Stormwater Master Plan prepped for Sunderland and Sandgate
SANDGATE>>A Stormwater Master Plan is in the process of being created for Sandgate and Sunderland by the Bennington County Regional Commission (BCRC) after a $48,000 grant was approved by the Vermont Ecosystem Restoration Program and administered by the Department of Environmental Conservation.
All towns in the state have until 2018 to enact a municipal general permit for roads and infrastructures, according to the 2015 clean water Act No. 64. The initiative came about due to the amount of phosphorus and pollutants in Lake Champlain. The BCRC is seeking out professional river engineering firm(s) to then take inventory of the two town's roads and identify high priority projects, according to Jim Henderson, BCRC Environmental Program Manager.
"It's a competitive grant that has to have a connection with clean water, or the restoration of water environments and we've been pretty successful in the past in getting some grants through this program," Henderson said.
The Battenkill Watershed Alliance, Bennington County Conservation District, Town Highway Departments and select boards will also be involved in the restoration process to form two steering committees.
The Stormwater Master Plan "will identify, map, evaluate and prioritize stormwater problem sites in the towns" and lay the framework for Town Highway Departments to attend to those problems.
"Now we're concerned about what connects the drainage system to surface waters," Henderson said. "Part of this inventory will look at the ditch network, that connects culverts to culverts and then eventually surface water."
The grant was applied for in April, Henderson said, and originally involved work on the Lydbrook dam in Manchester, but the project was deemed too expensive.
Firm proposals are due at the end of August and Henderson hopes to approve one or two by September. Once chosen, the firm will analyze roads in each town, come up with a list of 10 high priority areas and five project sites to announce to the steering committees. They have one year to do inventory.
The grant will fund the field work, the high priority projects and the final plan.
Henderson said there are many gravel roads in Vermont that are subject to natural erosion, which he noted as some of the problem sites.
"You will almost always have erosion issues on that type of a road," he said, "Especially considering the past management and maintenance of the roads, may not be what the new protocols are asking. It's not that the town isn't maintaining roads well .A lot of this, the clean water act, is being drive by Lake Champlain."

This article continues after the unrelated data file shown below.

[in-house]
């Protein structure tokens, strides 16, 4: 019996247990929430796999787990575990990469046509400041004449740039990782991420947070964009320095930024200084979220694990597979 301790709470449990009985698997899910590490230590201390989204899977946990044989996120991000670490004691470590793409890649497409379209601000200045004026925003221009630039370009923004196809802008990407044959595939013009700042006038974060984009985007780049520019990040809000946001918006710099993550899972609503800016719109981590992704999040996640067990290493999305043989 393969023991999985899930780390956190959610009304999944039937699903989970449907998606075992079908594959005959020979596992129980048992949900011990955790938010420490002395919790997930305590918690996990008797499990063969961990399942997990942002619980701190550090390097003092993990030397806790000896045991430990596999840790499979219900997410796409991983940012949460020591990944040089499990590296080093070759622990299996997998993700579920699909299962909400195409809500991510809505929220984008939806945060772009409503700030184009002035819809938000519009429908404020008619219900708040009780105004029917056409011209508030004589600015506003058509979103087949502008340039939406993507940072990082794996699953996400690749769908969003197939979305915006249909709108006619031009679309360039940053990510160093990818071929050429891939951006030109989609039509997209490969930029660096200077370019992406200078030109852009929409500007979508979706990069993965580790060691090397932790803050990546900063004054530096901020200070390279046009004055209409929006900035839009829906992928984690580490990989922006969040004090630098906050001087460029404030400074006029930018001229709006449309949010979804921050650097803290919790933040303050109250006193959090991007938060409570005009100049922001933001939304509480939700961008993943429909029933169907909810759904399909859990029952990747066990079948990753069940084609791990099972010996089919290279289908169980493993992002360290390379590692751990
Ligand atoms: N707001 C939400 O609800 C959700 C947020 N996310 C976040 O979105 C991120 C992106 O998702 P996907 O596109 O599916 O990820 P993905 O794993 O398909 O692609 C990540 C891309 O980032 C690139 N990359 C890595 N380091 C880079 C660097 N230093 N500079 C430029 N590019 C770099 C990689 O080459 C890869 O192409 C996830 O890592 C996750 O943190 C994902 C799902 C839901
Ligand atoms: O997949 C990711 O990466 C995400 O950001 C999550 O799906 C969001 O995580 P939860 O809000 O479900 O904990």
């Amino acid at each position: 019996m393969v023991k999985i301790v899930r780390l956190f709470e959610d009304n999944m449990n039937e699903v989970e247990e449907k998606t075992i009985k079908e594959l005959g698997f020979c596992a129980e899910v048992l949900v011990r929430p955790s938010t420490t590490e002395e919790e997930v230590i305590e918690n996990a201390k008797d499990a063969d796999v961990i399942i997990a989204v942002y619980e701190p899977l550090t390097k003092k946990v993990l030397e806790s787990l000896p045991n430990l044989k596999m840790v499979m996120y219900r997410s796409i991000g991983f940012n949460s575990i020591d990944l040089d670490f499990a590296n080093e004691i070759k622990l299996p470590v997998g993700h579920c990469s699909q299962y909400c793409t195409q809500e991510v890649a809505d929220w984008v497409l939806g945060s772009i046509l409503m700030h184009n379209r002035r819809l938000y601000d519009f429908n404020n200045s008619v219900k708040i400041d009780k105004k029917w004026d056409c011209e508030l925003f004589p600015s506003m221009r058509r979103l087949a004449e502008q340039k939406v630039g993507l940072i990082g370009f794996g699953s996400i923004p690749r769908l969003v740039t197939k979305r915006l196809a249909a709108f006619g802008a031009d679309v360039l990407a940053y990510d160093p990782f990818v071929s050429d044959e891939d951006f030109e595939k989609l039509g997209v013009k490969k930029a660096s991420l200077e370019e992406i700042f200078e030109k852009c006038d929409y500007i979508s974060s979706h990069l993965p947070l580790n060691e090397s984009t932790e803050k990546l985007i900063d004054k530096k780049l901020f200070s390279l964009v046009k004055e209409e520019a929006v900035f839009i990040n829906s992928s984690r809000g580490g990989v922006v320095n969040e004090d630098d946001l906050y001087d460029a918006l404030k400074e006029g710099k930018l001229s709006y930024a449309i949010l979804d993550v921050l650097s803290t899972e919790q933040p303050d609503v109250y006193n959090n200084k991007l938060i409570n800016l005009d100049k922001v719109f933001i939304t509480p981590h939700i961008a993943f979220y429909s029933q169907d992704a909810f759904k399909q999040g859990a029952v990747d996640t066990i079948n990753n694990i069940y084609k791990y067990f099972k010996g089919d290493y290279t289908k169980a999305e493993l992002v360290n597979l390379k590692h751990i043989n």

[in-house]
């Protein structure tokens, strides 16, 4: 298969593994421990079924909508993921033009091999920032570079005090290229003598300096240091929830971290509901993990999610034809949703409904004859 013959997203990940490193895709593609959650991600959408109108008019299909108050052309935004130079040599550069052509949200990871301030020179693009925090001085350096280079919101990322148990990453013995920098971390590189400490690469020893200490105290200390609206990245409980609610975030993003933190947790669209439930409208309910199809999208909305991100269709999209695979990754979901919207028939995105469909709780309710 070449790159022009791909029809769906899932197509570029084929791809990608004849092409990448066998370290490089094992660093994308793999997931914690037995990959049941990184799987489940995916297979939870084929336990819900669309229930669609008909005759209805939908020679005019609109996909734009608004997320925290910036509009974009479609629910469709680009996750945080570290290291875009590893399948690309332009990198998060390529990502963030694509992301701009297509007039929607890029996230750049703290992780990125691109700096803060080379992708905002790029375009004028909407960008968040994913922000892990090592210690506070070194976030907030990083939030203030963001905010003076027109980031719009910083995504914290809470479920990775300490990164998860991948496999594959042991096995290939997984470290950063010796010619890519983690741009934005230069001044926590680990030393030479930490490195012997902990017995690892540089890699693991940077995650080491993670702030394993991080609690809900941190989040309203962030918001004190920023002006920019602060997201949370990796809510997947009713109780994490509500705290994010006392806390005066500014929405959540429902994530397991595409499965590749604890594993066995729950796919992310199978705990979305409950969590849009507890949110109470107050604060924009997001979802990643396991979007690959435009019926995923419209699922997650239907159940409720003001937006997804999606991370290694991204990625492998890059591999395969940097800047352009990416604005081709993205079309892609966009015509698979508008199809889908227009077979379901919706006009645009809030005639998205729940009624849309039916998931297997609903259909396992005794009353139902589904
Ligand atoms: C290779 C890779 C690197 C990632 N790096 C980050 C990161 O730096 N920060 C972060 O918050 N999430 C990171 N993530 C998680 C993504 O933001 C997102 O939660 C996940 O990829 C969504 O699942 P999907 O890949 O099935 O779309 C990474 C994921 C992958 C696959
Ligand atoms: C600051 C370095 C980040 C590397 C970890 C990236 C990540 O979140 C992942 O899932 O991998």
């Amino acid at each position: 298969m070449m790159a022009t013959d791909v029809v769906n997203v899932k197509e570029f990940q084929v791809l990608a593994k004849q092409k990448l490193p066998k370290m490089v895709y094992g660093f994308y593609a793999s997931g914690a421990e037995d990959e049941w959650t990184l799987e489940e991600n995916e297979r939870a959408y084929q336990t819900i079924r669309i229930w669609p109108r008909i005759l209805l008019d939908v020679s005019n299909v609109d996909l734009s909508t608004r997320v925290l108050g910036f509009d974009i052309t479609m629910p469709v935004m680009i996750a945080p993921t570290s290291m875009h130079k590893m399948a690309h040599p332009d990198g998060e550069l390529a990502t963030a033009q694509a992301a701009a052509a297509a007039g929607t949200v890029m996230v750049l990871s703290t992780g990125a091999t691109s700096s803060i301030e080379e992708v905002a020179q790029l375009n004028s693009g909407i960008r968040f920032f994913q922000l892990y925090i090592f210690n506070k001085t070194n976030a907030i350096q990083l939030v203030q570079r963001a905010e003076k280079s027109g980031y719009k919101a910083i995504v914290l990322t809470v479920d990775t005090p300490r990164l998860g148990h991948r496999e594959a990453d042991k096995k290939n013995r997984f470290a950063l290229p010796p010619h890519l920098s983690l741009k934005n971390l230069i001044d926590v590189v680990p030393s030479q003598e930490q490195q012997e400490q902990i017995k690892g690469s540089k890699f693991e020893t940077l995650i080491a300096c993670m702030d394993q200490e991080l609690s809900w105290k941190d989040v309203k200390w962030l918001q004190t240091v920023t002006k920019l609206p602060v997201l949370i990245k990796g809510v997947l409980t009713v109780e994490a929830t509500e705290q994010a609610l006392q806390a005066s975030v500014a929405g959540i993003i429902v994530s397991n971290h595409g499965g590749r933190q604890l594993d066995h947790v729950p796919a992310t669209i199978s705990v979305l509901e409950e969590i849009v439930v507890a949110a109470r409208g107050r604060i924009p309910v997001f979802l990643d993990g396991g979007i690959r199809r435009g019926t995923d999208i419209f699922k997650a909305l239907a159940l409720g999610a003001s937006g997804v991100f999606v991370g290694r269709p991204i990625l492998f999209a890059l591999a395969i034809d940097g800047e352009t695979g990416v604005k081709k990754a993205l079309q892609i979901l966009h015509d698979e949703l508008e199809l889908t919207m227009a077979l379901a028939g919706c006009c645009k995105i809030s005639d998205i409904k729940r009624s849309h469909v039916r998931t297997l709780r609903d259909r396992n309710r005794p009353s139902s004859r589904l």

One protocol involves installing a drainage ditch on any road that has a grade, or slope, more than 5 percent.
Gravel roads won't be paved, but have a "higher standard of maintenance, than they had in the past," Henderson said.
"[The state] been developing, 'how are we going to address the water degradation that's occurring from our road networks and that's how and why they've come up with this new general road permit. They've made a lot more money available for towns to get ready for this and so, it's just really starting to get going, the implementation of Act 64."
Even though the grant is intended for Sandgate and Sunderland, Henderson noted that state funds are being made available to any town who wishes to have a professional firm assist in the rehabilitation of roadways and infrastructures.
"A significant benefit of this project is that the towns will be given a list of high priority sites that they can work on, but they can then use that information to apply for other grants," he said.
The additional funds can be sought through the Better Roads Grant Program under the Vermont Agency of Transportation. Every year towns can apply for funding for specific road projects that involve replacement of culverts, bridges, regrading and rebuilding roads with ditches, for example. Each town still has to develop their own general road permit under Act 64.
Work and cost proposals to complete a Stormwater Master Plan can be submitted to Henderson at firstname.lastname@example.org before Aug. 29.
—Makayla-Courtney McGeeney can be reached at (802)-490-6471.
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